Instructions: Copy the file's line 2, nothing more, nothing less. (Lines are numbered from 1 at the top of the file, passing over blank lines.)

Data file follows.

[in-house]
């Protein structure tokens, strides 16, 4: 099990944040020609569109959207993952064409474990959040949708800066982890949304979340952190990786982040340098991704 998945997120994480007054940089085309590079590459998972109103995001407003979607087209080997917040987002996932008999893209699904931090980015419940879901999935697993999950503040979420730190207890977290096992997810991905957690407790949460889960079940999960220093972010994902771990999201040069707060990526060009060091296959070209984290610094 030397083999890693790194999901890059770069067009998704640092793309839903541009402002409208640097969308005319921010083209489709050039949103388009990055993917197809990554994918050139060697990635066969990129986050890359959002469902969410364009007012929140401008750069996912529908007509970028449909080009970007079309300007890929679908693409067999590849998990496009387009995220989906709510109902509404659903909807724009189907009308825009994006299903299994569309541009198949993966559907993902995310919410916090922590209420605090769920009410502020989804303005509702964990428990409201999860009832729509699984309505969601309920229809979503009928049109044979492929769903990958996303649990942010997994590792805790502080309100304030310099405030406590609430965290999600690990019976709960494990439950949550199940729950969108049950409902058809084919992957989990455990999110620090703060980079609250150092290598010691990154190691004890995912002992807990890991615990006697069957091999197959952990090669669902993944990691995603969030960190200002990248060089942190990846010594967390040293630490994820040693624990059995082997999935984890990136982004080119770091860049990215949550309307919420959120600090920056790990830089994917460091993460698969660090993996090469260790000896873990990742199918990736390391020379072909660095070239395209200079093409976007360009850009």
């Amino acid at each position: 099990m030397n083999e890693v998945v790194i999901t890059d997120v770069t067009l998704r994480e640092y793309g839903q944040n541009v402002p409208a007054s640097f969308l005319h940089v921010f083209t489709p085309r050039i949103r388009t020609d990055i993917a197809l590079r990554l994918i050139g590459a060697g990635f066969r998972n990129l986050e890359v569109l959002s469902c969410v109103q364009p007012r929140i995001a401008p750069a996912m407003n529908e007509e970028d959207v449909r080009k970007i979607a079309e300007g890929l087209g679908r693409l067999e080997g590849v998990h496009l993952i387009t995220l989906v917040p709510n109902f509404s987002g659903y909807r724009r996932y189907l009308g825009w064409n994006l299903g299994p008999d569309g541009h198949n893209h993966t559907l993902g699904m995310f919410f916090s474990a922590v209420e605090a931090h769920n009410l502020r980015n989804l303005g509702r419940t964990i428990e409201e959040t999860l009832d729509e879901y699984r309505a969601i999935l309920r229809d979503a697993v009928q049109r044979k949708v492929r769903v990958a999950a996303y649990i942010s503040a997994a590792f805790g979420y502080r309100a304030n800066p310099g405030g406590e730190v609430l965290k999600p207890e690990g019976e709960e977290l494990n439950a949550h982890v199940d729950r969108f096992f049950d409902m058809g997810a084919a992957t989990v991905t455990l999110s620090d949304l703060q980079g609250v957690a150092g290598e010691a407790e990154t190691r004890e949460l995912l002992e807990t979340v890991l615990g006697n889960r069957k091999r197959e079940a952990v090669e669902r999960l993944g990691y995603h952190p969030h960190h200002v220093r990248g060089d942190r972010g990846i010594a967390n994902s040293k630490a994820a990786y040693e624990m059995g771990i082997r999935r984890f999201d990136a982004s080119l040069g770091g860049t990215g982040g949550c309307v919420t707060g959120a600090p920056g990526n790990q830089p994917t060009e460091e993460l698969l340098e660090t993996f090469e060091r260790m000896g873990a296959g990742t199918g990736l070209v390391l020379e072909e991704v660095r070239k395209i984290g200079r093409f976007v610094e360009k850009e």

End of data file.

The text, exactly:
């Protein structure tokens, strides 16, 4: 099990944040020609569109959207993952064409474990959040949708800066982890949304979340952190990786982040340098991704 998945997120994480007054940089085309590079590459998972109103995001407003979607087209080997917040987002996932008999893209699904931090980015419940879901999935697993999950503040979420730190207890977290096992997810991905957690407790949460889960079940999960220093972010994902771990999201040069707060990526060009060091296959070209984290610094 030397083999890693790194999901890059770069067009998704640092793309839903541009402002409208640097969308005319921010083209489709050039949103388009990055993917197809990554994918050139060697990635066969990129986050890359959002469902969410364009007012929140401008750069996912529908007509970028449909080009970007079309300007890929679908693409067999590849998990496009387009995220989906709510109902509404659903909807724009189907009308825009994006299903299994569309541009198949993966559907993902995310919410916090922590209420605090769920009410502020989804303005509702964990428990409201999860009832729509699984309505969601309920229809979503009928049109044979492929769903990958996303649990942010997994590792805790502080309100304030310099405030406590609430965290999600690990019976709960494990439950949550199940729950969108049950409902058809084919992957989990455990999110620090703060980079609250150092290598010691990154190691004890995912002992807990890991615990006697069957091999197959952990090669669902993944990691995603969030960190200002990248060089942190990846010594967390040293630490994820040693624990059995082997999935984890990136982004080119770091860049990215949550309307919420959120600090920056790990830089994917460091993460698969660090993996090469260790000896873990990742199918990736390391020379072909660095070239395209200079093409976007360009850009």